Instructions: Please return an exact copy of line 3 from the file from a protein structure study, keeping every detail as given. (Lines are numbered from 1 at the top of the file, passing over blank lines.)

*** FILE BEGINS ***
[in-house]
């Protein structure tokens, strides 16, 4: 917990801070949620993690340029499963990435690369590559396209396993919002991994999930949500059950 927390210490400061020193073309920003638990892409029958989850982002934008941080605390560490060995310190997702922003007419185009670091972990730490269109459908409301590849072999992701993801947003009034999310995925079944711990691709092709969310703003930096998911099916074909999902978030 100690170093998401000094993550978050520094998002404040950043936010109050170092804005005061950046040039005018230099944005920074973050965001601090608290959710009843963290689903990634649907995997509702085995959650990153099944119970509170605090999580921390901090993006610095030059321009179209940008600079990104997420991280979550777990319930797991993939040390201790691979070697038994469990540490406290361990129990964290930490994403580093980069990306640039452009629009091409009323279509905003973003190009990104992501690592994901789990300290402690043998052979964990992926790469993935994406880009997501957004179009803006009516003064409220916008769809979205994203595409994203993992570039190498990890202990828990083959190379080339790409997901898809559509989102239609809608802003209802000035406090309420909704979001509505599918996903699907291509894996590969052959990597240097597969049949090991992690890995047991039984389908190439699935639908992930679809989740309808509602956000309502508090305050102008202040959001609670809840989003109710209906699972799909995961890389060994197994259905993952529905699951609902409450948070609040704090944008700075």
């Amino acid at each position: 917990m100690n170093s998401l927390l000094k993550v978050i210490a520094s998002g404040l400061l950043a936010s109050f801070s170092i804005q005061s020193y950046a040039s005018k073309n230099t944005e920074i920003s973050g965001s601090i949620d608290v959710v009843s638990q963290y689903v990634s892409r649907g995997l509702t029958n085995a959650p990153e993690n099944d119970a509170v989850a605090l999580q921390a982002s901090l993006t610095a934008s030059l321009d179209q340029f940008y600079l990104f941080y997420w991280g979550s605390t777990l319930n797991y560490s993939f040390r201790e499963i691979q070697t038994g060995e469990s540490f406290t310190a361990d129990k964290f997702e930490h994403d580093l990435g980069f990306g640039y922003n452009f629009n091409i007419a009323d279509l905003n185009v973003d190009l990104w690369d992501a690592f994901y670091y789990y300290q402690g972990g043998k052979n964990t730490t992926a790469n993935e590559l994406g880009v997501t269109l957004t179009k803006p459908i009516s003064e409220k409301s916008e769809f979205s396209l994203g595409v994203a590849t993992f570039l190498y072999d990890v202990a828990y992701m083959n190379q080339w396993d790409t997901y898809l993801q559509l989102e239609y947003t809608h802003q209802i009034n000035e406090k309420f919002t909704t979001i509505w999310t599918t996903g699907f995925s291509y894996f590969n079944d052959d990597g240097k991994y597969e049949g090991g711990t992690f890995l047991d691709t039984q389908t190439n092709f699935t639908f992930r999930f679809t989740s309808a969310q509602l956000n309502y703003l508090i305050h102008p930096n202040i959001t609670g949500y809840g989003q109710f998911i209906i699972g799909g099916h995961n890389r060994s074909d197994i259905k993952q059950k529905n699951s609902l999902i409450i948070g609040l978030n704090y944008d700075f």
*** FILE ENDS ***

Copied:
């Amino acid at each position: 917990m100690n170093s998401l927390l000094k993550v978050i210490a520094s998002g404040l400061l950043a936010s109050f801070s170092i804005q005061s020193y950046a040039s005018k073309n230099t944005e920074i920003s973050g965001s601090i949620d608290v959710v009843s638990q963290y689903v990634s892409r649907g995997l509702t029958n085995a959650p990153e993690n099944d119970a509170v989850a605090l999580q921390a982002s901090l993006t610095a934008s030059l321009d179209q340029f940008y600079l990104f941080y997420w991280g979550s605390t777990l319930n797991y560490s993939f040390r201790e499963i691979q070697t038994g060995e469990s540490f406290t310190a361990d129990k964290f997702e930490h994403d580093l990435g980069f990306g640039y922003n452009f629009n091409i007419a009323d279509l905003n185009v973003d190009l990104w690369d992501a690592f994901y670091y789990y300290q402690g972990g043998k052979n964990t730490t992926a790469n993935e590559l994406g880009v997501t269109l957004t179009k803006p459908i009516s003064e409220k409301s916008e769809f979205s396209l994203g595409v994203a590849t993992f570039l190498y072999d990890v202990a828990y992701m083959n190379q080339w396993d790409t997901y898809l993801q559509l989102e239609y947003t809608h802003q209802i009034n000035e406090k309420f919002t909704t979001i509505w999310t599918t996903g699907f995925s291509y894996f590969n079944d052959d990597g240097k991994y597969e049949g090991g711990t992690f890995l047991d691709t039984q389908t190439n092709f699935t639908f992930r999930f679809t989740s309808a969310q509602l956000n309502y703003l508090i305050h102008p930096n202040i959001t609670g949500y809840g989003q109710f998911i209906i699972g799909g099916h995961n890389r060994s074909d197994i259905k993952q059950k529905n699951s609902l999902i409450i948070g609040l978030n704090y944008d700075f």